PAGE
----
Idaho Supreme Court weighs who has final say on commutation

by Logan Finney, Idaho Reports

The Idaho Supreme Court heard arguments Monday on whether the governor has the ability to reject a recommendation for commutation from the Commission of Pardons and Parole. 

Gerald Pizzuto Jr. has been on Idaho’s death row for more than 35 years. The commission held a commutation hearing in November, after which they recommended Pizzuto’s sentence be reduced to life in prison without parole on a 4-3 vote. Gov. Brad Little denied that recommendation in December.

Pizzuto’s attorneys argue that the governor does not have constitutional authority to deny the commission’s recommendation. Their case persuaded Idaho County District Judge Jay Gaskill to temporarily halt Pizzuto’s execution, which the state appealed to the Idaho Supreme Court. 

“When considering the ultimate penalty of death, this Court will err on the side of caution regarding which entity has the ultimate say in whether the sentence of death should be commuted,” Gaskill wrote in February

Deputy Attorney General LaMont Anderson, who argued on behalf of the state, said the Idaho Constitution outlines that a board of pardons (now called the Commission of Pardons and Parole) has the power to grant commutations and pardons. A 1986 constitutional amendment added the phrase “only as provided by statute.”

“Said board, or a majority thereof, shall have power to remit fines and forfeitures, and, only as provided by statute, to grant commutations and pardons…”

Idaho Constitution, Article IV, Section 7 (emphasis added)

Anderson argued the voter-approved amendment removed the commutation power from the commission. Without an enabling statute passed by the legislature, he said, the commission would have no power to grant commutations or pardons.

Assistant federal defender Jonah Horwitz argued on behalf of Pizzuto, saying the commutation power still rests with the commission. While the legislature regulates that power, Horwitz said, the legislature overstepped their authority by assigning the commutation power to a different entity than the commission.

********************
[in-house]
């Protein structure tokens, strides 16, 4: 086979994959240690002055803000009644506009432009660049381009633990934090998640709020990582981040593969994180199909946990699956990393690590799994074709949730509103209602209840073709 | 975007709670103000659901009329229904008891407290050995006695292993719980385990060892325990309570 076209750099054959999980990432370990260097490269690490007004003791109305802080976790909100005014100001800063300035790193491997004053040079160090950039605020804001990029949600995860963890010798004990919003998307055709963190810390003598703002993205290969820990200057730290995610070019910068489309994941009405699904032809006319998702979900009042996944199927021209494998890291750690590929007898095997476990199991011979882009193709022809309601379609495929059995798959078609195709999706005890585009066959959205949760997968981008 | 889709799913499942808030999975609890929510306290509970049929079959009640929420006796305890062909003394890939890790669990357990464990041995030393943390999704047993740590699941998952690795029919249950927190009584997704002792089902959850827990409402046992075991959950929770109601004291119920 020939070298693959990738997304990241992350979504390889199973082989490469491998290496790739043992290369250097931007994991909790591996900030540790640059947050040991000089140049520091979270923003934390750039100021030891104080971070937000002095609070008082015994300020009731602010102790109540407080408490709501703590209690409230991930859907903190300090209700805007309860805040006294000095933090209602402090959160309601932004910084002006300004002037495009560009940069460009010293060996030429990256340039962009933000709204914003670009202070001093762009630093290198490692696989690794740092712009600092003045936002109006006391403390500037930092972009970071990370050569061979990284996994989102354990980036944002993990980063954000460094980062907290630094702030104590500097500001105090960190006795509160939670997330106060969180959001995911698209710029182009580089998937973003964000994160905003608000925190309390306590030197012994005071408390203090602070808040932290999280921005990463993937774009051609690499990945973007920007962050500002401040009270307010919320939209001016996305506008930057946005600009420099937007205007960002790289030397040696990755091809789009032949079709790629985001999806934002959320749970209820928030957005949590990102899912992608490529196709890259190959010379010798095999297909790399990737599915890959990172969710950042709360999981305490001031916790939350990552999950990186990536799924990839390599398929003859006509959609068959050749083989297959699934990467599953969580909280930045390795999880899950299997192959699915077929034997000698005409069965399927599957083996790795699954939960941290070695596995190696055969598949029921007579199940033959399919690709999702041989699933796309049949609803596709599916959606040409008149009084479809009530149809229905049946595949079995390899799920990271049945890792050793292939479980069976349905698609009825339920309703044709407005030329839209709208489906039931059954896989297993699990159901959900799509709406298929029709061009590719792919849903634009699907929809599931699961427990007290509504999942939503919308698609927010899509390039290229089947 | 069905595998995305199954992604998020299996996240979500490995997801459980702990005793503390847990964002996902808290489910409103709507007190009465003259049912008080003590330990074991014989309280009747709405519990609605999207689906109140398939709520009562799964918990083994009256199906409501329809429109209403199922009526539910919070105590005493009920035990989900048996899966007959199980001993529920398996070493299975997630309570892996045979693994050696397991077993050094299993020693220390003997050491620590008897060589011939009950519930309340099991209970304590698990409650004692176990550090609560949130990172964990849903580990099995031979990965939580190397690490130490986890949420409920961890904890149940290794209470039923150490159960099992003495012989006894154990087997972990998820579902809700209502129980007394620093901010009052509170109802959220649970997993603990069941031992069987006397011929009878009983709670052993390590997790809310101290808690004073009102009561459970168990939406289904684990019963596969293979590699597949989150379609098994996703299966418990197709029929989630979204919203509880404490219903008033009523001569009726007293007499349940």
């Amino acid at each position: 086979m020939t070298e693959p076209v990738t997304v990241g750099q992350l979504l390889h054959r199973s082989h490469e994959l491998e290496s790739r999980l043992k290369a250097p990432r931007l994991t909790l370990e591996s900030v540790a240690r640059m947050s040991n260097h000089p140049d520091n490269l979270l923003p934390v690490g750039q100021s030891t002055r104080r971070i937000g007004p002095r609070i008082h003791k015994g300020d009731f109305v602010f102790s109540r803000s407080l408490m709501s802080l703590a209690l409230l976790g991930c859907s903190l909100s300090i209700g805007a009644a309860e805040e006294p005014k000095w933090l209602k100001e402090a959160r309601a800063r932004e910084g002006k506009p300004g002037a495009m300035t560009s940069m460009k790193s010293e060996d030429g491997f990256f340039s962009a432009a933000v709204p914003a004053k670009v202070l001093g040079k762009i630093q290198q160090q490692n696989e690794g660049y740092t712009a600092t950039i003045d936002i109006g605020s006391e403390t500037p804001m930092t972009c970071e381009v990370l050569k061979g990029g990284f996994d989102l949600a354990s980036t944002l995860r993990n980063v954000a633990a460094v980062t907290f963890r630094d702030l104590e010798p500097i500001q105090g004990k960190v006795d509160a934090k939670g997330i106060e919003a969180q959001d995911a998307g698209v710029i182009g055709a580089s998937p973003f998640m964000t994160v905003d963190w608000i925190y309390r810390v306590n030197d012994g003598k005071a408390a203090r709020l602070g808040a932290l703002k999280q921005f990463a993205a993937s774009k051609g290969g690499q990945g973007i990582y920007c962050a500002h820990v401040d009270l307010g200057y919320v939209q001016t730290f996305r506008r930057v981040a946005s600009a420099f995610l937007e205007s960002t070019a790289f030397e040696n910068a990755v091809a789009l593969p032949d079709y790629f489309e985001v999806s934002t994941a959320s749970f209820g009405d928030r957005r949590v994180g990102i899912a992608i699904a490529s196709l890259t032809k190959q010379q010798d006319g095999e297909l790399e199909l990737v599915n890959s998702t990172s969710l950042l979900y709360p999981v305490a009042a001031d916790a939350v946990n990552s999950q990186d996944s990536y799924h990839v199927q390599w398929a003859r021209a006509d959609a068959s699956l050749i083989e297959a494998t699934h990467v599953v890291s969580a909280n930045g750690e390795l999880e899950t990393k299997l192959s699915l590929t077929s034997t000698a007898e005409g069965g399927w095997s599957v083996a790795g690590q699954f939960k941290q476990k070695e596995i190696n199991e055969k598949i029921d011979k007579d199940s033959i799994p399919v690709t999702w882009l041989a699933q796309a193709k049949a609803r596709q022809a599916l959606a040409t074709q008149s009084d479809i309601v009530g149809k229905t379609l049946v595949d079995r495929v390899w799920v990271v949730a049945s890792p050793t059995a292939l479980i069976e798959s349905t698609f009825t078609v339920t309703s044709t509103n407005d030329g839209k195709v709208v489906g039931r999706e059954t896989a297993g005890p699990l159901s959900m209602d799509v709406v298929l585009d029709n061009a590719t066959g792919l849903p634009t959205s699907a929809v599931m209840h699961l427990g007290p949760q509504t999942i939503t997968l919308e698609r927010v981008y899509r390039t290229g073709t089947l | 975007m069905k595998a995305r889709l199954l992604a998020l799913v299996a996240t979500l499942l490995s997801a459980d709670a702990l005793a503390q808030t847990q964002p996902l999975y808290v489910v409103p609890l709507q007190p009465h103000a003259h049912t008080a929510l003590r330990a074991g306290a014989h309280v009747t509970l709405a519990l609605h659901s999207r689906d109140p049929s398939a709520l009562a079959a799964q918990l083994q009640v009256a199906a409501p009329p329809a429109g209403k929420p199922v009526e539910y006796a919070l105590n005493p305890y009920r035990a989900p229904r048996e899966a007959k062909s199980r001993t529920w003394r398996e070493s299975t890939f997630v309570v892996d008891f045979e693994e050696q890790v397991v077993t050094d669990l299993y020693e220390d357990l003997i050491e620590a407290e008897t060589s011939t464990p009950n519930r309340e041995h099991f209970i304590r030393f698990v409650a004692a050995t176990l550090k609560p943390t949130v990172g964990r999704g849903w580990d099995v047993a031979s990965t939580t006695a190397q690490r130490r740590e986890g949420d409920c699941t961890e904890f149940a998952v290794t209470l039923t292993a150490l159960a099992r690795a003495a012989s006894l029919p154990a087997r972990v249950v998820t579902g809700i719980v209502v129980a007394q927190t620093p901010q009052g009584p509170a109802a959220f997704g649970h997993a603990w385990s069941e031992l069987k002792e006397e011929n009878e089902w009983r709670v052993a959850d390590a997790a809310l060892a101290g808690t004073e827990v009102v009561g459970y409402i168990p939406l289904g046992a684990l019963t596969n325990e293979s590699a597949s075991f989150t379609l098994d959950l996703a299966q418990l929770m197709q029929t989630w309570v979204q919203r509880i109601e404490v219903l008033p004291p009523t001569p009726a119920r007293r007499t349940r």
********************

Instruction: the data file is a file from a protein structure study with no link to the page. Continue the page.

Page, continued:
“…for offenses, or conspiracies to commit any offense, for which the maximum punishment allowed by law at the time of sentencing is death or life imprisonment, the commission’s determination shall only constitute a recommendation subject to approval or disapproval by the governor.”

Idaho Code 20-1016 (emphasis added)

Justice Colleen Zahn recused herself from the case. Senior Justice Joel Horton filled in for her. The court will issue a written opinion at a later date.

“I am committed to the rule of law and have followed the Idaho Constitution and Idaho Code in denying a reduced sentence,” Little said in a Friday statement. “The severity of Pizzuto’s brutal, senseless, and indiscriminate killing spree strongly warrants against a reduced sentence. The state must have the ability to fully carry out the just sentences as ordered by the court in this case.”

The court previously ruled against Pizzuto in a case surrounding the Idaho Department of Correction’s execution procedure. 

<strong>Logan Finney</strong> | Associate Producer
Logan Finney | Associate Producer

Logan Finney is a North Idaho native with a passion for media production and boring government meetings. He grew up skiing, hunting and hiking in the mountains of Bonner County and has maintained a lifelong interest in the state’s geography, history and politics. Logan joined the Idaho Reports team in 2020 as a legislative session intern and stayed to cover the COVID-19 pandemic. He was hired as an associate producer in 2021 and they haven’t been able to get rid of him since. 

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